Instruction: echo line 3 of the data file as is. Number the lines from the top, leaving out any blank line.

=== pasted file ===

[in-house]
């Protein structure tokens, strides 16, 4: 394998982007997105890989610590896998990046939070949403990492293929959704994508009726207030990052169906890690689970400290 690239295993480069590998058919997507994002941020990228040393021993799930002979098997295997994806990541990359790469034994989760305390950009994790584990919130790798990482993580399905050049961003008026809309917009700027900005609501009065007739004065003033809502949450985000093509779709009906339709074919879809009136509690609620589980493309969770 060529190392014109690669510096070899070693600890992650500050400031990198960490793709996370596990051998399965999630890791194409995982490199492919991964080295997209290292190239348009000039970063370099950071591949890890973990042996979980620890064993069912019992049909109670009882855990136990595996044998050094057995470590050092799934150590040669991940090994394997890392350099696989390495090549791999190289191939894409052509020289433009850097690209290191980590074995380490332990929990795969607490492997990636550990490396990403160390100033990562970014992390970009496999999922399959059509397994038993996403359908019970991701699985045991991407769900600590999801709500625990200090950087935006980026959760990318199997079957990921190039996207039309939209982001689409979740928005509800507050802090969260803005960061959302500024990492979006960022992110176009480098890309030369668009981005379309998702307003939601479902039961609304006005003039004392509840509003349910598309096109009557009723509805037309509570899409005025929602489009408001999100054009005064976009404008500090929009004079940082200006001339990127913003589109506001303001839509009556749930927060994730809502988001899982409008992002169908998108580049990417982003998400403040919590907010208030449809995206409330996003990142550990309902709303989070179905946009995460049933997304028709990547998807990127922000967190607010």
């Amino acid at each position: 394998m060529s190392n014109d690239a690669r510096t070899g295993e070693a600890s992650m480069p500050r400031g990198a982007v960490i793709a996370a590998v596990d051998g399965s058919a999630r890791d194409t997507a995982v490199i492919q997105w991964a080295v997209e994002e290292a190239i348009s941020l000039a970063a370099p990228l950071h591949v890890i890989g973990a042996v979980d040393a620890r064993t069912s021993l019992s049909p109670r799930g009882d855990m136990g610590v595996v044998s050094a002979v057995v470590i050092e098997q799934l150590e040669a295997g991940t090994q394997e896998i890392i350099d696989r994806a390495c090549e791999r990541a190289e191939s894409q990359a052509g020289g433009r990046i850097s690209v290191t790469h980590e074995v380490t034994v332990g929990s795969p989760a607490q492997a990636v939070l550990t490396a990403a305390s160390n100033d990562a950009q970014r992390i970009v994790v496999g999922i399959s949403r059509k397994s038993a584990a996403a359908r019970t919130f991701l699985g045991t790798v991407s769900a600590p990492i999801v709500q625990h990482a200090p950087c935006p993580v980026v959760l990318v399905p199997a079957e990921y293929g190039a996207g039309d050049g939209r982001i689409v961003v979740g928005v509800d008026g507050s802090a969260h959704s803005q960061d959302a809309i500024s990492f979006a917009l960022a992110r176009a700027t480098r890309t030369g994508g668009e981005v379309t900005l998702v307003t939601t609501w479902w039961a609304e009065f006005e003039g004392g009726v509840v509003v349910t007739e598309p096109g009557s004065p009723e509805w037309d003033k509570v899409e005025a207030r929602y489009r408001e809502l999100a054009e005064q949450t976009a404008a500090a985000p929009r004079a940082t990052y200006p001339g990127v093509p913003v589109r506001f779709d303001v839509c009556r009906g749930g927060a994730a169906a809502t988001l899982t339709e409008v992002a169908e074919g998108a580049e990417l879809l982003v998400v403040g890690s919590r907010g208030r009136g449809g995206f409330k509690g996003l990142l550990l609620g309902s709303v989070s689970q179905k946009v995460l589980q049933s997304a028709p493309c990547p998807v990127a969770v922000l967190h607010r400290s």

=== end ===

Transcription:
């Amino acid at each position: 394998m060529s190392n014109d690239a690669r510096t070899g295993e070693a600890s992650m480069p500050r400031g990198a982007v960490i793709a996370a590998v596990d051998g399965s058919a999630r890791d194409t997507a995982v490199i492919q997105w991964a080295v997209e994002e290292a190239i348009s941020l000039a970063a370099p990228l950071h591949v890890i890989g973990a042996v979980d040393a620890r064993t069912s021993l019992s049909p109670r799930g009882d855990m136990g610590v595996v044998s050094a002979v057995v470590i050092e098997q799934l150590e040669a295997g991940t090994q394997e896998i890392i350099d696989r994806a390495c090549e791999r990541a190289e191939s894409q990359a052509g020289g433009r990046i850097s690209v290191t790469h980590e074995v380490t034994v332990g929990s795969p989760a607490q492997a990636v939070l550990t490396a990403a305390s160390n100033d990562a950009q970014r992390i970009v994790v496999g999922i399959s949403r059509k397994s038993a584990a996403a359908r019970t919130f991701l699985g045991t790798v991407s769900a600590p990492i999801v709500q625990h990482a200090p950087c935006p993580v980026v959760l990318v399905p199997a079957e990921y293929g190039a996207g039309d050049g939209r982001i689409v961003v979740g928005v509800d008026g507050s802090a969260h959704s803005q960061d959302a809309i500024s990492f979006a917009l960022a992110r176009a700027t480098r890309t030369g994508g668009e981005v379309t900005l998702v307003t939601t609501w479902w039961a609304e009065f006005e003039g004392g009726v509840v509003v349910t007739e598309p096109g009557s004065p009723e509805w037309d003033k509570v899409e005025a207030r929602y489009r408001e809502l999100a054009e005064q949450t976009a404008a500090a985000p929009r004079a940082t990052y200006p001339g990127v093509p913003v589109r506001f779709d303001v839509c009556r009906g749930g927060a994730a169906a809502t988001l899982t339709e409008v992002a169908e074919g998108a580049e990417l879809l982003v998400v403040g890690s919590r907010g208030r009136g449809g995206f409330k509690g996003l990142l550990l609620g309902s709303v989070s689970q179905k946009v995460l589980q049933s997304a028709p493309c990547p998807v990127a969770v922000l967190h607010r400290s």